FCR of steers were 18.6, 17.6, and 17.1 for control and WDG 15 and 28, respectively, and did not show any significant difference among treatments throughout the whole experimental period. As an in vivo on-farm trial results, using WDG in feeds did not show negative effects on BW, ADG, and FCR of Hanwoo steers. Therefore, WDG can be used up to 28% in the TMR for Hanwoo steers at mid-fattening to slaughter. According to Owens et al. (1998) and Klopfenstein et al. (2008), the incidence of subacute acidosis may be decreased when DG are included as more than 20% of feedlot diets, because of increased fiber, protein and decreased starch in DG. However, subacute acidosis was not observed in our study.
Blood metabolites in this study are shown in Table 6. There was no alcohol detected from blood metabolites, thus using WDG for feed ingredient is safe from toxic effect of alcohol. According to Kim et al. (2015), despite of DG produced from alcohol processing, WDG had no alcohol content. Alcohol concentrations over 5% in the diet reduced ruminal fermentation of beef cattle (Itabashi et al., 1991).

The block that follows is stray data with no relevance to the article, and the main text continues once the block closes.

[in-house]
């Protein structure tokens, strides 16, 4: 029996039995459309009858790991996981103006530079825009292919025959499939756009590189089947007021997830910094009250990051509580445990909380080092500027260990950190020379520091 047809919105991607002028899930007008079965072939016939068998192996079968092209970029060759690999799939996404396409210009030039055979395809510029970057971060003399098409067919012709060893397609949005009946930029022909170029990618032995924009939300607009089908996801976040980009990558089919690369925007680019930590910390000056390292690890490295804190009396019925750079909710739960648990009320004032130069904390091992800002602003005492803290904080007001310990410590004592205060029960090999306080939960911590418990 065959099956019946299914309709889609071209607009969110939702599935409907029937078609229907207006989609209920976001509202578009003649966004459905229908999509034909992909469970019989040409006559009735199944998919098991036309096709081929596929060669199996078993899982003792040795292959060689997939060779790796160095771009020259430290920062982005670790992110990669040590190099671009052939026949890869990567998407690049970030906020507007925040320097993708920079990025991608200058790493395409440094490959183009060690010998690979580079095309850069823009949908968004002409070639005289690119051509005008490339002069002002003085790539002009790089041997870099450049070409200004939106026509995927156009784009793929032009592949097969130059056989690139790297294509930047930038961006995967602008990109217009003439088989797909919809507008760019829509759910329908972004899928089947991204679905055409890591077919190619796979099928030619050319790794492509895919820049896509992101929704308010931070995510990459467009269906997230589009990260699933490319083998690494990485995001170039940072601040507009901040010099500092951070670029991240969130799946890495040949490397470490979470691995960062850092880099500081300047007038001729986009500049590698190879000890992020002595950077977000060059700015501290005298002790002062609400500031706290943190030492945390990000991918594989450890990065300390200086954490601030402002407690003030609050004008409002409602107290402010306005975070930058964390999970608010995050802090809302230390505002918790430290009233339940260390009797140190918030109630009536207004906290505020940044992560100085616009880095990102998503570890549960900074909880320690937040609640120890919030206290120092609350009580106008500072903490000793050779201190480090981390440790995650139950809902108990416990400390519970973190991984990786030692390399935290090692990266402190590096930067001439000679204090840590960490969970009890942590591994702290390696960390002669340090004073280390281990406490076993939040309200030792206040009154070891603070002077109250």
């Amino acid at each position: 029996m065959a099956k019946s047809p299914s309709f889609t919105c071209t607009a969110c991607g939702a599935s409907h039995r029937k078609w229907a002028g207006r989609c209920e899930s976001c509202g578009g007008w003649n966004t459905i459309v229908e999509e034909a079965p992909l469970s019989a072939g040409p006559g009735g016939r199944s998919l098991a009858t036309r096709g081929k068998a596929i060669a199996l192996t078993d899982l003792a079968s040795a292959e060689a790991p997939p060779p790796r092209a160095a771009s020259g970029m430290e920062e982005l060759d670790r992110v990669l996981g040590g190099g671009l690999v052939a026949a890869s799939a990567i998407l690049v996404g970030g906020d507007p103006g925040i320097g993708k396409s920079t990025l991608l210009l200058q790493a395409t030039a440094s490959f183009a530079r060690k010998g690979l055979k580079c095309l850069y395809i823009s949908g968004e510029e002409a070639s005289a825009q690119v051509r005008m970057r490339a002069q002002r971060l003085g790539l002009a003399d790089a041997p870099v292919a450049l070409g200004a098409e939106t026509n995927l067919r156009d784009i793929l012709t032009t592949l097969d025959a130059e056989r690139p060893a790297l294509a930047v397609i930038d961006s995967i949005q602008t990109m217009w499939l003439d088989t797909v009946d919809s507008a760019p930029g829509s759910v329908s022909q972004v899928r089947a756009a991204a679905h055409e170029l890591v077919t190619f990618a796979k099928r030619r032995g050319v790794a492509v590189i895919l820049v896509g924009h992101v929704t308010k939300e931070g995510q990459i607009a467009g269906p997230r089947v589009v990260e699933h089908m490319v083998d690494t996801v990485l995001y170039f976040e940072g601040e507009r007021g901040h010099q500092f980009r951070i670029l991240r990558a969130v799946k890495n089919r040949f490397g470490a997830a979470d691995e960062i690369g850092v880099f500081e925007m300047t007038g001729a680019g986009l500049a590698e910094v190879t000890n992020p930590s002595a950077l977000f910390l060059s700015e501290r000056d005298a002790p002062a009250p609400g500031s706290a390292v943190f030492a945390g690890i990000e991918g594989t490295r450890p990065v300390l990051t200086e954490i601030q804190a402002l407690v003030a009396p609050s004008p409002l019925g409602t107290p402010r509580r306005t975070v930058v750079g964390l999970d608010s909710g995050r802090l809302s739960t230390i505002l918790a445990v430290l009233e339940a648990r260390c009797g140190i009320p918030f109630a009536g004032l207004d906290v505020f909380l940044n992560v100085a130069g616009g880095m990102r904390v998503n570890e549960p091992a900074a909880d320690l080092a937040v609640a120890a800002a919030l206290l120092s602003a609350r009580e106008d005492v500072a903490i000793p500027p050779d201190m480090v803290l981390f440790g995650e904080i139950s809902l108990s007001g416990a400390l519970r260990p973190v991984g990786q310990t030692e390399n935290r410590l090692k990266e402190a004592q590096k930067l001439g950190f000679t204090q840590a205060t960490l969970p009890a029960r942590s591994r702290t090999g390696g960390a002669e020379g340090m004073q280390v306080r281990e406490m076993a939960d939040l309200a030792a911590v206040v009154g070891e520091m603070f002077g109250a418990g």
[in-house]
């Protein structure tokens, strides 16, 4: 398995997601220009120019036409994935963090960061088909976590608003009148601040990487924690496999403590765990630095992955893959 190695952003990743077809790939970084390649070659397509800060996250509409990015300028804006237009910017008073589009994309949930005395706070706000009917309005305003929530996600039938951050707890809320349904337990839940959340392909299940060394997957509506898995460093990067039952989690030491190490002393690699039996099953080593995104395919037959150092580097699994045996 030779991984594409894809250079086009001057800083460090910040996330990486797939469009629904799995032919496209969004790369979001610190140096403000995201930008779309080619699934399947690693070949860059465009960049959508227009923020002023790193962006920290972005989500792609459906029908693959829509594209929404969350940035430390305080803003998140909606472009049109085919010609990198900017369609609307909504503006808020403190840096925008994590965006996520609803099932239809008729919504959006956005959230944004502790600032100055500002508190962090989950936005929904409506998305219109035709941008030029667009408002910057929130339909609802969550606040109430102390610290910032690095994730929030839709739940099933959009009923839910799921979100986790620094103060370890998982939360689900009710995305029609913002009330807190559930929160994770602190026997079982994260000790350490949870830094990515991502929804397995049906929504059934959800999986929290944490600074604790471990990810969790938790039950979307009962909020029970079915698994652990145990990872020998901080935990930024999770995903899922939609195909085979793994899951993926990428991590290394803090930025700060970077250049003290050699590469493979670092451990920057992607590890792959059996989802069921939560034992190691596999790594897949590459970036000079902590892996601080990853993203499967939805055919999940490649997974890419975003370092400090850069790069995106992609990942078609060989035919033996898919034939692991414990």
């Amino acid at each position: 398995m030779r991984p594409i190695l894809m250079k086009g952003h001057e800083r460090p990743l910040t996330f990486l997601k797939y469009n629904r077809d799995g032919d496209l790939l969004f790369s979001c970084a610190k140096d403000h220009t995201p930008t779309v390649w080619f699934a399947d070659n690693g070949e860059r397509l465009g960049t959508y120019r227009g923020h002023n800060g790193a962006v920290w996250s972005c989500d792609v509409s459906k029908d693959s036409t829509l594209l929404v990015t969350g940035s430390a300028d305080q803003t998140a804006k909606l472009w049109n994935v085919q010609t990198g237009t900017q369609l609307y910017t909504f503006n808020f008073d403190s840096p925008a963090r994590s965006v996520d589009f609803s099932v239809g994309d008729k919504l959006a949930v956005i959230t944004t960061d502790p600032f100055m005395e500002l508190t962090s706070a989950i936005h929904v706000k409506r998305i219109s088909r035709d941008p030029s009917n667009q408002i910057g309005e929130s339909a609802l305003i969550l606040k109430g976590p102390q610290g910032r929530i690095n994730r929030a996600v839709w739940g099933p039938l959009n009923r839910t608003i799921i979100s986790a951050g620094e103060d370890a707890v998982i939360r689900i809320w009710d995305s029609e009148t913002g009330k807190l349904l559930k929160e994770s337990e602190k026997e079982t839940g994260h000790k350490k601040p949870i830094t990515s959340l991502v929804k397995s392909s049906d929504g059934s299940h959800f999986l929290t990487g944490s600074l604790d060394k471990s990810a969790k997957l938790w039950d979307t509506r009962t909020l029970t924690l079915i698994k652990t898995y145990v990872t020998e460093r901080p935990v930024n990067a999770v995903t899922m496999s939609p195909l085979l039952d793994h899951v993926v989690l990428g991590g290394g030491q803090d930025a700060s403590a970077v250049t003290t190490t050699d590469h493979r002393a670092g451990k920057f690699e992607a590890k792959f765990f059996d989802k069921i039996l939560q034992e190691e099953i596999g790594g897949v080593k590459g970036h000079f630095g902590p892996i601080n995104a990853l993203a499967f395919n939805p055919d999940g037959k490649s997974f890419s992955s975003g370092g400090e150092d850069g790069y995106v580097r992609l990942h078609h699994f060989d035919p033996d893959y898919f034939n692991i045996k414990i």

Albumin concentrations of control and WDG treatments were lower (p<0.05) in WDG 28% (3.7 g/dL) than control (4.0 g/dL) and WDG 15 (3.9 g/dL). Total plasma proteinconsists primarily of albumin and globulins, thus it can be used as an indicator of protein status (Huntington et al., 2001; Scharf et al., 2010). Nevertheless, albumin concentrations did not affect in vivo parameters: BW, ADG, DMI, and FCR of Hanwoo steers. All blood metabolites, such as alcohol, albumin, AST, ALT, total cholesterol, triglyceride, LDL cholesterol, HDL cholesterol, creatinine, BUN values were in normal ranges.
Carcass characteristics and beef quality
Carcass characteristics and beef quality of Hanwoo steers fed WDG feed are presented in Table 7. Twenty-four h after slaughter the carcass was weighted to measure the cooling and shrinkage losses. Cold carcass weight of control (462.5 kg) and WDG treatment (15%, 439.1 kg; 28%, 463.2 kg) did not show any statistical difference.